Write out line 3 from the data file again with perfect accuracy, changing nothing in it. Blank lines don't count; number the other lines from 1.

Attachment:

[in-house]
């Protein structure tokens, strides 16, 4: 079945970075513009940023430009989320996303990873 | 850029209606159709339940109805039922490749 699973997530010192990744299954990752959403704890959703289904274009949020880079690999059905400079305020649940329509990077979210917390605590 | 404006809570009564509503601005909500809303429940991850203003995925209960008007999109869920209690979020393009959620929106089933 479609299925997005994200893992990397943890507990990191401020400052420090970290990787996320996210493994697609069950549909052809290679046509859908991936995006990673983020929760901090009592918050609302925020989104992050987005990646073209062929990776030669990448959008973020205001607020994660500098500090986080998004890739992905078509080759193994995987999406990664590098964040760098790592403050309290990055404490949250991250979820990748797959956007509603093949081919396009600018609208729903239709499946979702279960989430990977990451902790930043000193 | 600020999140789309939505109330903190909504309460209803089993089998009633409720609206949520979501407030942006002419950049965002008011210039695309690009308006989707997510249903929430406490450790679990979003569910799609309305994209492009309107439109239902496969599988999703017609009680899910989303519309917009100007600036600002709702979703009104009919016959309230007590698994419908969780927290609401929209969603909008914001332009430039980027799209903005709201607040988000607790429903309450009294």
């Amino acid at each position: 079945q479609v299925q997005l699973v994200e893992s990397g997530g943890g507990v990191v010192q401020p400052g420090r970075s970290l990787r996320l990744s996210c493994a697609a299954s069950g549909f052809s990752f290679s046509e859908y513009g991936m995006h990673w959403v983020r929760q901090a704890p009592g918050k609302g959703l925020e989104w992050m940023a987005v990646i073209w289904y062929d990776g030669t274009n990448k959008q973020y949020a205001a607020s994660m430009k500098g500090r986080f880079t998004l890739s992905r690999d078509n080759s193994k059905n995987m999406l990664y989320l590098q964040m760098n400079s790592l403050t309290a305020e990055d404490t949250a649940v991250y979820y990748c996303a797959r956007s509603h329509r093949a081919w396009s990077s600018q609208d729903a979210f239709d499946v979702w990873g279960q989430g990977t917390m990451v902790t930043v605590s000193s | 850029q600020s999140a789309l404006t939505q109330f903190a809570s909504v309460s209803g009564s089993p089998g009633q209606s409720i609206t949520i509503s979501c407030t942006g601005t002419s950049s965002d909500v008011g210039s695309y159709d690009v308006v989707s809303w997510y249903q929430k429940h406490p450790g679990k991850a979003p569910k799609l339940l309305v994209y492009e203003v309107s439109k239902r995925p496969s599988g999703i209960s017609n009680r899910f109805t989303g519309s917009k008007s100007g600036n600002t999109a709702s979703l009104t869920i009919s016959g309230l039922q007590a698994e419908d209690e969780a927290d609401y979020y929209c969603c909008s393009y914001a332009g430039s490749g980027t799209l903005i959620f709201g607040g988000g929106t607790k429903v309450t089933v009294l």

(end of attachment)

């Amino acid at each position: 079945q479609v299925q997005l699973v994200e893992s990397g997530g943890g507990v990191v010192q401020p400052g420090r970075s970290l990787r996320l990744s996210c493994a697609a299954s069950g549909f052809s990752f290679s046509e859908y513009g991936m995006h990673w959403v983020r929760q901090a704890p009592g918050k609302g959703l925020e989104w992050m940023a987005v990646i073209w289904y062929d990776g030669t274009n990448k959008q973020y949020a205001a607020s994660m430009k500098g500090r986080f880079t998004l890739s992905r690999d078509n080759s193994k059905n995987m999406l990664y989320l590098q964040m760098n400079s790592l403050t309290a305020e990055d404490t949250a649940v991250y979820y990748c996303a797959r956007s509603h329509r093949a081919w396009s990077s600018q609208d729903a979210f239709d499946v979702w990873g279960q989430g990977t917390m990451v902790t930043v605590s000193s | 850029q600020s999140a789309l404006t939505q109330f903190a809570s909504v309460s209803g009564s089993p089998g009633q209606s409720i609206t949520i509503s979501c407030t942006g601005t002419s950049s965002d909500v008011g210039s695309y159709d690009v308006v989707s809303w997510y249903q929430k429940h406490p450790g679990k991850a979003p569910k799609l339940l309305v994209y492009e203003v309107s439109k239902r995925p496969s599988g999703i209960s017609n009680r899910f109805t989303g519309s917009k008007s100007g600036n600002t999109a709702s979703l009104t869920i009919s016959g309230l039922q007590a698994e419908d209690e969780a927290d609401y979020y929209c969603c909008s393009y914001a332009g430039s490749g980027t799209l903005i959620f709201g607040g988000g929106t607790k429903v309450t089933v009294l």